A Pukekohe family has launched a petition urging Pharmac to fund a drug for spinal muscular atrophy - which they believe would prolong the life of their 2-year-old daughter.

Kristie Yeoman's daughter, Charlotte Bond, was diagnosed with the degenerative illness just before her first birthday.

The family already had an inkling something was wrong in the months before - Kristie and her partner Rick noticed she reached certain milestones like crawling and walking later than expected.

When Charlotte's grandmother Janine Yeoman noticed a tremor, Charlotte was rushed to a paediatrician for some testing.


One of the tests came back positive for spinal muscular atrophy, or SMA - a genetic disorder that affects the control of voluntary muscle movement. It's caused by a loss of motor neurons.

Charlotte cannot walk unassisted - she's recently got a wheelchair to zip around in.

If untreated, SMA is expected to make her weaker over time before causing an early death.

Spinraza, the only FDA-approved treatment for SMA sufferers, isn't a cure, but has been proven to slow, or stop the effects of the disease.

In severe cases the treatment can extend a child's life by years, and Kristie hopes access to the drug would save Charlotte from an early death.

It's not currently funded for all SMA sufferers in New Zealand.

Last week Pharmac deferred a decision on funding Spinraza for SMA patients aged 18 and under until the outcome of two longer-term clinical trials were available - a move Kristie described as "devastating".

"You know there's something you can do to help your daughter, but you can't do it," she told the Herald on Sunday.

Charlotte 's family is urging Pharmac to fund the drug Spinraza, so the little girl can live a better, longer life. Photo / Dean Purcell
Charlotte 's family is urging Pharmac to fund the drug Spinraza, so the little girl can live a better, longer life. Photo / Dean Purcell

Kristie said she was "terrified" after researching the diagnosis. She was also 24 weeks pregnant - and immediately began worrying her son would be born with the illness too.

Thankfully, tests on Kristie's newborn son came back clear - though he was found to be a carrier. Between 1 in 40 and 1 in 60 people are believed to be carriers of SMA; but it does not mean they will develop the disorder.

Charlotte had been diagnosed with type 2 SMA, meaning she doesn't fall into the very small pool of people eligible for the drug through Biogen - the American company that makes Spinraza.

Biogen provides the drug free of charge to SMA sufferers under the age of 18 - but only those with Type 1 SMA; the most aggressive of the three forms of the illness.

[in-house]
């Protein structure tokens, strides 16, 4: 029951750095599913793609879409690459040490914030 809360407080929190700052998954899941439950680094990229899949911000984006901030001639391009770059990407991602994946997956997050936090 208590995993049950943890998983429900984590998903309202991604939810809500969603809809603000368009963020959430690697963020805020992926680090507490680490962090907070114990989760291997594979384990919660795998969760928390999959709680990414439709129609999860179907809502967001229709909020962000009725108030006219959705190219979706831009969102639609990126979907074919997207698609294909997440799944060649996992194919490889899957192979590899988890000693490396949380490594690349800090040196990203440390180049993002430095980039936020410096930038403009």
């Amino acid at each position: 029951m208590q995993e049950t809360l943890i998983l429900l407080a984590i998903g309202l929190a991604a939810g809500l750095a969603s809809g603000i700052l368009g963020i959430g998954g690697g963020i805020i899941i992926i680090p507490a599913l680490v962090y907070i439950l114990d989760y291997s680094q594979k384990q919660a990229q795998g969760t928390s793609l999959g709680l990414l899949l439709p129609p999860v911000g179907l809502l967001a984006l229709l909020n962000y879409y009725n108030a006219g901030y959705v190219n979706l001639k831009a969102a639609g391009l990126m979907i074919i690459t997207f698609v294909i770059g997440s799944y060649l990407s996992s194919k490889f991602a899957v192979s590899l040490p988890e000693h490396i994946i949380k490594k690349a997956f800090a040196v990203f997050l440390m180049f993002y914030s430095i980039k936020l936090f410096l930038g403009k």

Without Government funding the first year of Spinraza costs around $1 million. Hundreds of thousands of dollars were needed to continue the treatment for subsequent years.

"None of us in the SMA community can really afford it - especially because it's for the rest of your life," Janine said.

Watching Charlotte's ability to move deteriorate, spurred her mother and grandmother to pen the petition to Parliament.

More than 3000 people have signed since the family launched it on Tuesday. The family planned to present the petition to Parliament early in April.

"Time is something the spinal muscular atrophy community doesn't have. Every day without treatment is a step closer to more deterioration," the petition reads.

"Our loved ones lives depend on the right decision being made quickly."

Kristie said the family had considered relocating over to Australia - where the drug was funded. But she worried by the time they had settled there and got into the medical system, it might be too late for Charlotte.

She believed her daughter had a good chance of walking, if she had access to the drug in the near future.

"There's only around 35 children in New Zealand with SMA - the rest are adults. I don't think we're asking too much of Pharmac, to fund these children," she said.

Spinraza was deferred by Pharmac during its recent call for applications for rare disorder medicines.

Pharmac now intends to look at further evidence from the pharmaceutical company and from patients before deciding on whether to fund the drug or not.

Lisa Foster, relationship manager for the New Zealand Organisation for Rare Disorders, said several families spoke directly with Pharmac at an education session last week, about the devastating impact a lack of access had on their children, and their wider families.

"NZORD are hopeful that all factors for consideration, including the wider impact on the parents and whanau, are weighed up adequately during Pharmac's decision making process," Foster said.